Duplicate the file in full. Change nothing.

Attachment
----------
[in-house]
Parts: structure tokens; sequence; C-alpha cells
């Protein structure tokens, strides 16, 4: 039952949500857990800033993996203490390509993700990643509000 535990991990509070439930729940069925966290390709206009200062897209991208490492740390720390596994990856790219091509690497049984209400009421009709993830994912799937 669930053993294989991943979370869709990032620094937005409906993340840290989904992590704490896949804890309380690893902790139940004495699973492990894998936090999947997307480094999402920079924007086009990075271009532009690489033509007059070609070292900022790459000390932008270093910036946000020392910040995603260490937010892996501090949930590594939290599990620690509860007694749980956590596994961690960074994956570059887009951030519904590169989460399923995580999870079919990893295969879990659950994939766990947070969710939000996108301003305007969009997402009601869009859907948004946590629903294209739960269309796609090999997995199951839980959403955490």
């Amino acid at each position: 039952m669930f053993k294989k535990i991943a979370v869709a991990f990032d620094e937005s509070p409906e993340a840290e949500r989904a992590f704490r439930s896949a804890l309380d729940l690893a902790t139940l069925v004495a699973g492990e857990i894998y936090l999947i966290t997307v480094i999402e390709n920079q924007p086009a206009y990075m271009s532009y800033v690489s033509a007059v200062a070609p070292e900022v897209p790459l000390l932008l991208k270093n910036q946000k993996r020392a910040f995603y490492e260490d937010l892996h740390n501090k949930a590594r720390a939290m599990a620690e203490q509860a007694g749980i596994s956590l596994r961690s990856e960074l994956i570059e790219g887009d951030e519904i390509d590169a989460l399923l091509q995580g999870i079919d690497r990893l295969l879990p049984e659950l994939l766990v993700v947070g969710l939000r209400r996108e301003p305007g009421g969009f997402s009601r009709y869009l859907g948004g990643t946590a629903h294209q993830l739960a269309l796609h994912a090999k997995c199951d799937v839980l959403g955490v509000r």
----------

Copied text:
[in-house]
Parts: structure tokens; sequence; C-alpha cells
């Protein structure tokens, strides 16, 4: 039952949500857990800033993996203490390509993700990643509000 535990991990509070439930729940069925966290390709206009200062897209991208490492740390720390596994990856790219091509690497049984209400009421009709993830994912799937 669930053993294989991943979370869709990032620094937005409906993340840290989904992590704490896949804890309380690893902790139940004495699973492990894998936090999947997307480094999402920079924007086009990075271009532009690489033509007059070609070292900022790459000390932008270093910036946000020392910040995603260490937010892996501090949930590594939290599990620690509860007694749980956590596994961690960074994956570059887009951030519904590169989460399923995580999870079919990893295969879990659950994939766990947070969710939000996108301003305007969009997402009601869009859907948004946590629903294209739960269309796609090999997995199951839980959403955490």
């Amino acid at each position: 039952m669930f053993k294989k535990i991943a979370v869709a991990f990032d620094e937005s509070p409906e993340a840290e949500r989904a992590f704490r439930s896949a804890l309380d729940l690893a902790t139940l069925v004495a699973g492990e857990i894998y936090l999947i966290t997307v480094i999402e390709n920079q924007p086009a206009y990075m271009s532009y800033v690489s033509a007059v200062a070609p070292e900022v897209p790459l000390l932008l991208k270093n910036q946000k993996r020392a910040f995603y490492e260490d937010l892996h740390n501090k949930a590594r720390a939290m599990a620690e203490q509860a007694g749980i596994s956590l596994r961690s990856e960074l994956i570059e790219g887009d951030e519904i390509d590169a989460l399923l091509q995580g999870i079919d690497r990893l295969l879990p049984e659950l994939l766990v993700v947070g969710l939000r209400r996108e301003p305007g009421g969009f997402s009601r009709y869009l859907g948004g990643t946590a629903h294209q993830l739960a269309l796609h994912a090999k997995c199951d799937v839980l959403g955490v509000r």